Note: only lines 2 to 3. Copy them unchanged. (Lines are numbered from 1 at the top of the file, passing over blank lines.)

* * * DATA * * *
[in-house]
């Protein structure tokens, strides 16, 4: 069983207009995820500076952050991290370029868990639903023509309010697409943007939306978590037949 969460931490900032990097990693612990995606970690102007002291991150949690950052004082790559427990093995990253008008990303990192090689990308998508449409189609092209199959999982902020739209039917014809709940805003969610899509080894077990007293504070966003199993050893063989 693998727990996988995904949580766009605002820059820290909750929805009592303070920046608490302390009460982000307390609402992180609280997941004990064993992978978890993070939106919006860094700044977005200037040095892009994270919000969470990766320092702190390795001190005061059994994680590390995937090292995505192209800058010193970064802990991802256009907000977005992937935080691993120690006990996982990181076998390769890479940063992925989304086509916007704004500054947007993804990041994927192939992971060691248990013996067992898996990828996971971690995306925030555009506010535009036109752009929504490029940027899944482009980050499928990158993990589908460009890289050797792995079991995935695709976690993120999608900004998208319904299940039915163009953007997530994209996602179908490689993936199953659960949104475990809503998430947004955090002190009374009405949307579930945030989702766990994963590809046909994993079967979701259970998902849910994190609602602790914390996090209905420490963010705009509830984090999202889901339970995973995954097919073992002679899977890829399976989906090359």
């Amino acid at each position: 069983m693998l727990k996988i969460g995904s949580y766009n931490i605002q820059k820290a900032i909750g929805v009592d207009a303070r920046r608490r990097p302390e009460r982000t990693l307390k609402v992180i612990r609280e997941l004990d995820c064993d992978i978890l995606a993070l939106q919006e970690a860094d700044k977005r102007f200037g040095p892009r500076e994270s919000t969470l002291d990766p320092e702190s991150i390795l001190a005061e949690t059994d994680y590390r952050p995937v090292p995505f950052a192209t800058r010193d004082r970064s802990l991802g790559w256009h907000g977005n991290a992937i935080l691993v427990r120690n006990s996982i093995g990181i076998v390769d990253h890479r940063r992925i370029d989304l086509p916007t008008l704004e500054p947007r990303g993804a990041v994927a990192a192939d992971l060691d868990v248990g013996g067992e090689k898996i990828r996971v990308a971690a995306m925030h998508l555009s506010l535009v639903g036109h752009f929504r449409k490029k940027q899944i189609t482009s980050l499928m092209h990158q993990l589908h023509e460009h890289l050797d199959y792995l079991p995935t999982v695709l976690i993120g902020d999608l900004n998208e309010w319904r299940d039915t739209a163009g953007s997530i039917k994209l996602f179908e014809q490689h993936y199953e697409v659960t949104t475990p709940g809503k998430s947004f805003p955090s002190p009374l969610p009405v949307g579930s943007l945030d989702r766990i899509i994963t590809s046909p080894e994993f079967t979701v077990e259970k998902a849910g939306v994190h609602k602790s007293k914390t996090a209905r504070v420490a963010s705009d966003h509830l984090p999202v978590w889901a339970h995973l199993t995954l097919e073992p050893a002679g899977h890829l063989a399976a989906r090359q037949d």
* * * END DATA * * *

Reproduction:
């Protein structure tokens, strides 16, 4: 069983207009995820500076952050991290370029868990639903023509309010697409943007939306978590037949 969460931490900032990097990693612990995606970690102007002291991150949690950052004082790559427990093995990253008008990303990192090689990308998508449409189609092209199959999982902020739209039917014809709940805003969610899509080894077990007293504070966003199993050893063989 693998727990996988995904949580766009605002820059820290909750929805009592303070920046608490302390009460982000307390609402992180609280997941004990064993992978978890993070939106919006860094700044977005200037040095892009994270919000969470990766320092702190390795001190005061059994994680590390995937090292995505192209800058010193970064802990991802256009907000977005992937935080691993120690006990996982990181076998390769890479940063992925989304086509916007704004500054947007993804990041994927192939992971060691248990013996067992898996990828996971971690995306925030555009506010535009036109752009929504490029940027899944482009980050499928990158993990589908460009890289050797792995079991995935695709976690993120999608900004998208319904299940039915163009953007997530994209996602179908490689993936199953659960949104475990809503998430947004955090002190009374009405949307579930945030989702766990994963590809046909994993079967979701259970998902849910994190609602602790914390996090209905420490963010705009509830984090999202889901339970995973995954097919073992002679899977890829399976989906090359």
């Amino acid at each position: 069983m693998l727990k996988i969460g995904s949580y766009n931490i605002q820059k820290a900032i909750g929805v009592d207009a303070r920046r608490r990097p302390e009460r982000t990693l307390k609402v992180i612990r609280e997941l004990d995820c064993d992978i978890l995606a993070l939106q919006e970690a860094d700044k977005r102007f200037g040095p892009r500076e994270s919000t969470l002291d990766p320092e702190s991150i390795l001190a005061e949690t059994d994680y590390r952050p995937v090292p995505f950052a192209t800058r010193d004082r970064s802990l991802g790559w256009h907000g977005n991290a992937i935080l691993v427990r120690n006990s996982i093995g990181i076998v390769d990253h890479r940063r992925i370029d989304l086509p916007t008008l704004e500054p947007r990303g993804a990041v994927a990192a192939d992971l060691d868990v248990g013996g067992e090689k898996i990828r996971v990308a971690a995306m925030h998508l555009s506010l535009v639903g036109h752009f929504r449409k490029k940027q899944i189609t482009s980050l499928m092209h990158q993990l589908h023509e460009h890289l050797d199959y792995l079991p995935t999982v695709l976690i993120g902020d999608l900004n998208e309010w319904r299940d039915t739209a163009g953007s997530i039917k994209l996602f179908e014809q490689h993936y199953e697409v659960t949104t475990p709940g809503k998430s947004f805003p955090s002190p009374l969610p009405v949307g579930s943007l945030d989702r766990i899509i994963t590809s046909p080894e994993f079967t979701v077990e259970k998902a849910g939306v994190h609602k602790s007293k914390t996090a209905r504070v420490a963010s705009d966003h509830l984090p999202v978590w889901a339970h995973l199993t995954l097919e073992p050893a002679g899977h890829l063989a399976a989906r090359q037949d």